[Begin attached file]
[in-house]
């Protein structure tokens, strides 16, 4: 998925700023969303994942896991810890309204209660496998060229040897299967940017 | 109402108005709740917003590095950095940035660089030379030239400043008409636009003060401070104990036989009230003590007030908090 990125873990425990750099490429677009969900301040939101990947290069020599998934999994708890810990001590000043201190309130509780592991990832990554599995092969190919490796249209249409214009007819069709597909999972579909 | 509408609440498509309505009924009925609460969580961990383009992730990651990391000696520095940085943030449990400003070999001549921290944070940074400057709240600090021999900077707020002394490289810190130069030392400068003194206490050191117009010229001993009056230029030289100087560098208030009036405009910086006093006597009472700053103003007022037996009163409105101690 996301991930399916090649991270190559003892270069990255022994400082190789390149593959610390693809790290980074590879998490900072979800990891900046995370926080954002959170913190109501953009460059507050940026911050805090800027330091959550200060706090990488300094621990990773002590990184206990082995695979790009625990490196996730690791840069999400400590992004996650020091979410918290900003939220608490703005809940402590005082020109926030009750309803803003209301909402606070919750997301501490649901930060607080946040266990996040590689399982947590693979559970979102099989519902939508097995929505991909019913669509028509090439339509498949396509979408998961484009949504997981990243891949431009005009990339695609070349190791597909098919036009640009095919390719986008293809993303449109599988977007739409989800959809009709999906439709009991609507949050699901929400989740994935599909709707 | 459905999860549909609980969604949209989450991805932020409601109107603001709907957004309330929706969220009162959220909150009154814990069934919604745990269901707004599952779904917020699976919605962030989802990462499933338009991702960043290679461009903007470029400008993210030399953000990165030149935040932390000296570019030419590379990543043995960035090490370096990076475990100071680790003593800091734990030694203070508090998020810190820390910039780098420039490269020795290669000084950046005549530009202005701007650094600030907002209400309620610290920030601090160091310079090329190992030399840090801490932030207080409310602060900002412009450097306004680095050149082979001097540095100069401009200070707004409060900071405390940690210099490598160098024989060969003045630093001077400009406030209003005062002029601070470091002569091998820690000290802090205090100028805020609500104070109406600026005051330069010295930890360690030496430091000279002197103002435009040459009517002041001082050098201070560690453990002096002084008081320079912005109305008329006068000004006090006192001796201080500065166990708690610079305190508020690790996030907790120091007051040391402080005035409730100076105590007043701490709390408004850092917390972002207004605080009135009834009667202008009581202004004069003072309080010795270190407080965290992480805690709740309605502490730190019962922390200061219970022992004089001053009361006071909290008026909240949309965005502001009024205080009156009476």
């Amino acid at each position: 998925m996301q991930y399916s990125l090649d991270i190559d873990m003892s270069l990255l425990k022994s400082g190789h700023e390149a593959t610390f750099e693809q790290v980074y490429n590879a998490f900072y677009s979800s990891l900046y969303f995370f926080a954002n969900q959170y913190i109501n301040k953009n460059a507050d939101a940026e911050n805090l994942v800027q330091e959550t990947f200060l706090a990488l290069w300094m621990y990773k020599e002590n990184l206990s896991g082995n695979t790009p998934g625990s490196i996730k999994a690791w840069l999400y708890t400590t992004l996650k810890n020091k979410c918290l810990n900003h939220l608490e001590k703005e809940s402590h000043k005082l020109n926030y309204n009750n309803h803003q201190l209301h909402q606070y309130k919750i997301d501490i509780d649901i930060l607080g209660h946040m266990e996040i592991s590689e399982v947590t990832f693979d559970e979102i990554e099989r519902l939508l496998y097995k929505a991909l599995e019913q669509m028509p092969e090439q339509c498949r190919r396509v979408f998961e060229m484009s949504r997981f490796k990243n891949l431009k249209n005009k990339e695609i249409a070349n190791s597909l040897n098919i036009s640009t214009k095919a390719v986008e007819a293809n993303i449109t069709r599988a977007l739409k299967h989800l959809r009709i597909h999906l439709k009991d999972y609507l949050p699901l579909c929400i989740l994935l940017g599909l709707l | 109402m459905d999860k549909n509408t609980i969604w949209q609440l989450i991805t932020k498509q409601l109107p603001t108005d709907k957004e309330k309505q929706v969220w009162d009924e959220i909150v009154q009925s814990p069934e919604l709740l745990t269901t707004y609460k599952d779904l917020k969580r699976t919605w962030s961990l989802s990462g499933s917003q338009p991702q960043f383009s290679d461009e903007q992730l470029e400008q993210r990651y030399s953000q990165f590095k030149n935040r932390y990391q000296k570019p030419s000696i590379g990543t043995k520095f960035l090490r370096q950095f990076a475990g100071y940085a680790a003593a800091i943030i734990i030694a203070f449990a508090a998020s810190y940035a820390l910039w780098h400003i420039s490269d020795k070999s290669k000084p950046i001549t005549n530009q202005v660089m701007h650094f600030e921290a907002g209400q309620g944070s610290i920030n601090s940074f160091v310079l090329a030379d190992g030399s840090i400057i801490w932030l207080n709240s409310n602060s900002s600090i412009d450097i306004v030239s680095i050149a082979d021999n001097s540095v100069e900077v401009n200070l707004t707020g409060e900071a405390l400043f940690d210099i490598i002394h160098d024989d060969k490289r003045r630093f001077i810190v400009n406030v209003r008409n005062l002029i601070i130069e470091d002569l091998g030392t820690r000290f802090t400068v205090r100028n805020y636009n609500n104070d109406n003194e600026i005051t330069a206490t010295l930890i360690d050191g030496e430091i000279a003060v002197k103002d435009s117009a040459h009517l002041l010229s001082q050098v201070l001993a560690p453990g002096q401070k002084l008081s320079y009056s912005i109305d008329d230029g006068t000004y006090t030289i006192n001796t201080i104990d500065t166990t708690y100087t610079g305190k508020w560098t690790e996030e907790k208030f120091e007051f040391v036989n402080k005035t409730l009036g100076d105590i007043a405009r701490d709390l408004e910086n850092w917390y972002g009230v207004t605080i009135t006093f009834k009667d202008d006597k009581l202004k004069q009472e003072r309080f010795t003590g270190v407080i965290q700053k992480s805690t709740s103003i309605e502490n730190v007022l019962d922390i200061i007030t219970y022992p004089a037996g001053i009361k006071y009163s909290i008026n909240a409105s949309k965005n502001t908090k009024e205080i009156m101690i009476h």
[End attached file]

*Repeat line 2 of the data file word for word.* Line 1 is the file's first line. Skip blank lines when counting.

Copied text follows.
């Protein structure tokens, strides 16, 4: 998925700023969303994942896991810890309204209660496998060229040897299967940017 | 109402108005709740917003590095950095940035660089030379030239400043008409636009003060401070104990036989009230003590007030908090 990125873990425990750099490429677009969900301040939101990947290069020599998934999994708890810990001590000043201190309130509780592991990832990554599995092969190919490796249209249409214009007819069709597909999972579909 | 509408609440498509309505009924009925609460969580961990383009992730990651990391000696520095940085943030449990400003070999001549921290944070940074400057709240600090021999900077707020002394490289810190130069030392400068003194206490050191117009010229001993009056230029030289100087560098208030009036405009910086006093006597009472700053103003007022037996009163409105101690 996301991930399916090649991270190559003892270069990255022994400082190789390149593959610390693809790290980074590879998490900072979800990891900046995370926080954002959170913190109501953009460059507050940026911050805090800027330091959550200060706090990488300094621990990773002590990184206990082995695979790009625990490196996730690791840069999400400590992004996650020091979410918290900003939220608490703005809940402590005082020109926030009750309803803003209301909402606070919750997301501490649901930060607080946040266990996040590689399982947590693979559970979102099989519902939508097995929505991909019913669509028509090439339509498949396509979408998961484009949504997981990243891949431009005009990339695609070349190791597909098919036009640009095919390719986008293809993303449109599988977007739409989800959809009709999906439709009991609507949050699901929400989740994935599909709707 | 459905999860549909609980969604949209989450991805932020409601109107603001709907957004309330929706969220009162959220909150009154814990069934919604745990269901707004599952779904917020699976919605962030989802990462499933338009991702960043290679461009903007470029400008993210030399953000990165030149935040932390000296570019030419590379990543043995960035090490370096990076475990100071680790003593800091734990030694203070508090998020810190820390910039780098420039490269020795290669000084950046005549530009202005701007650094600030907002209400309620610290920030601090160091310079090329190992030399840090801490932030207080409310602060900002412009450097306004680095050149082979001097540095100069401009200070707004409060900071405390940690210099490598160098024989060969003045630093001077400009406030209003005062002029601070470091002569091998820690000290802090205090100028805020609500104070109406600026005051330069010295930890360690030496430091000279002197103002435009040459009517002041001082050098201070560690453990002096002084008081320079912005109305008329006068000004006090006192001796201080500065166990708690610079305190508020690790996030907790120091007051040391402080005035409730100076105590007043701490709390408004850092917390972002207004605080009135009834009667202008009581202004004069003072309080010795270190407080965290992480805690709740309605502490730190019962922390200061219970022992004089001053009361006071909290008026909240949309965005502001009024205080009156009476």